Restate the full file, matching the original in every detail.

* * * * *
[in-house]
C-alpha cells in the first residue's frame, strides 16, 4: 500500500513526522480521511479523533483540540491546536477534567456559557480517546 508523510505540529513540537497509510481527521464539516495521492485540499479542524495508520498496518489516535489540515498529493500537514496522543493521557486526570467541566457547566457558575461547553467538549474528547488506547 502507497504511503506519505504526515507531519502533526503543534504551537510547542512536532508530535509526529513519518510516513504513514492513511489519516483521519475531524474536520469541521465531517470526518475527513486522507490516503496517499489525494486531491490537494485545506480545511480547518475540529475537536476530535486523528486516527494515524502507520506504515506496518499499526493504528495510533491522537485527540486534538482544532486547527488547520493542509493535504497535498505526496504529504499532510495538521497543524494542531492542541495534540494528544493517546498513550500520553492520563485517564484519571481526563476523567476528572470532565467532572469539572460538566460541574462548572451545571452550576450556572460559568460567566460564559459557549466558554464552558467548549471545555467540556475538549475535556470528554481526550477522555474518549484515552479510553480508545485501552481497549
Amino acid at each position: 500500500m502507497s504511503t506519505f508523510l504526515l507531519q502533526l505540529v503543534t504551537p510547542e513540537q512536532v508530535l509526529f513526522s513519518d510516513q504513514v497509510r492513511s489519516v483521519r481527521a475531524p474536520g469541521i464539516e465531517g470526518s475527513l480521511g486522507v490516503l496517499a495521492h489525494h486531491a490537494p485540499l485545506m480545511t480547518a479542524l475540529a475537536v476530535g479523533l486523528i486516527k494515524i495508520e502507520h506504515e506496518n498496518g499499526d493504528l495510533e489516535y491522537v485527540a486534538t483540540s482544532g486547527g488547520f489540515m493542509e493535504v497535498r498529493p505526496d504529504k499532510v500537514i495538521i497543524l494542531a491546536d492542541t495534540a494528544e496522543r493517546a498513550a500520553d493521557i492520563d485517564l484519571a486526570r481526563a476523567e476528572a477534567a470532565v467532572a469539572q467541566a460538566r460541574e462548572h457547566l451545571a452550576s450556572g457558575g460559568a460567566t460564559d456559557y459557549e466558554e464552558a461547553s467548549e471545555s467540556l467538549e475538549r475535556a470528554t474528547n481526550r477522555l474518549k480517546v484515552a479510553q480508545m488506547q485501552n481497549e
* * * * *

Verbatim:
[in-house]
C-alpha cells in the first residue's frame, strides 16, 4: 500500500513526522480521511479523533483540540491546536477534567456559557480517546 508523510505540529513540537497509510481527521464539516495521492485540499479542524495508520498496518489516535489540515498529493500537514496522543493521557486526570467541566457547566457558575461547553467538549474528547488506547 502507497504511503506519505504526515507531519502533526503543534504551537510547542512536532508530535509526529513519518510516513504513514492513511489519516483521519475531524474536520469541521465531517470526518475527513486522507490516503496517499489525494486531491490537494485545506480545511480547518475540529475537536476530535486523528486516527494515524502507520506504515506496518499499526493504528495510533491522537485527540486534538482544532486547527488547520493542509493535504497535498505526496504529504499532510495538521497543524494542531492542541495534540494528544493517546498513550500520553492520563485517564484519571481526563476523567476528572470532565467532572469539572460538566460541574462548572451545571452550576450556572460559568460567566460564559459557549466558554464552558467548549471545555467540556475538549475535556470528554481526550477522555474518549484515552479510553480508545485501552481497549
Amino acid at each position: 500500500m502507497s504511503t506519505f508523510l504526515l507531519q502533526l505540529v503543534t504551537p510547542e513540537q512536532v508530535l509526529f513526522s513519518d510516513q504513514v497509510r492513511s489519516v483521519r481527521a475531524p474536520g469541521i464539516e465531517g470526518s475527513l480521511g486522507v490516503l496517499a495521492h489525494h486531491a490537494p485540499l485545506m480545511t480547518a479542524l475540529a475537536v476530535g479523533l486523528i486516527k494515524i495508520e502507520h506504515e506496518n498496518g499499526d493504528l495510533e489516535y491522537v485527540a486534538t483540540s482544532g486547527g488547520f489540515m493542509e493535504v497535498r498529493p505526496d504529504k499532510v500537514i495538521i497543524l494542531a491546536d492542541t495534540a494528544e496522543r493517546a498513550a500520553d493521557i492520563d485517564l484519571a486526570r481526563a476523567e476528572a477534567a470532565v467532572a469539572q467541566a460538566r460541574e462548572h457547566l451545571a452550576s450556572g457558575g460559568a460567566t460564559d456559557y459557549e466558554e464552558a461547553s467548549e471545555s467540556l467538549e475538549r475535556a470528554t474528547n481526550r477522555l474518549k480517546v484515552a479510553q480508545m488506547q485501552n481497549e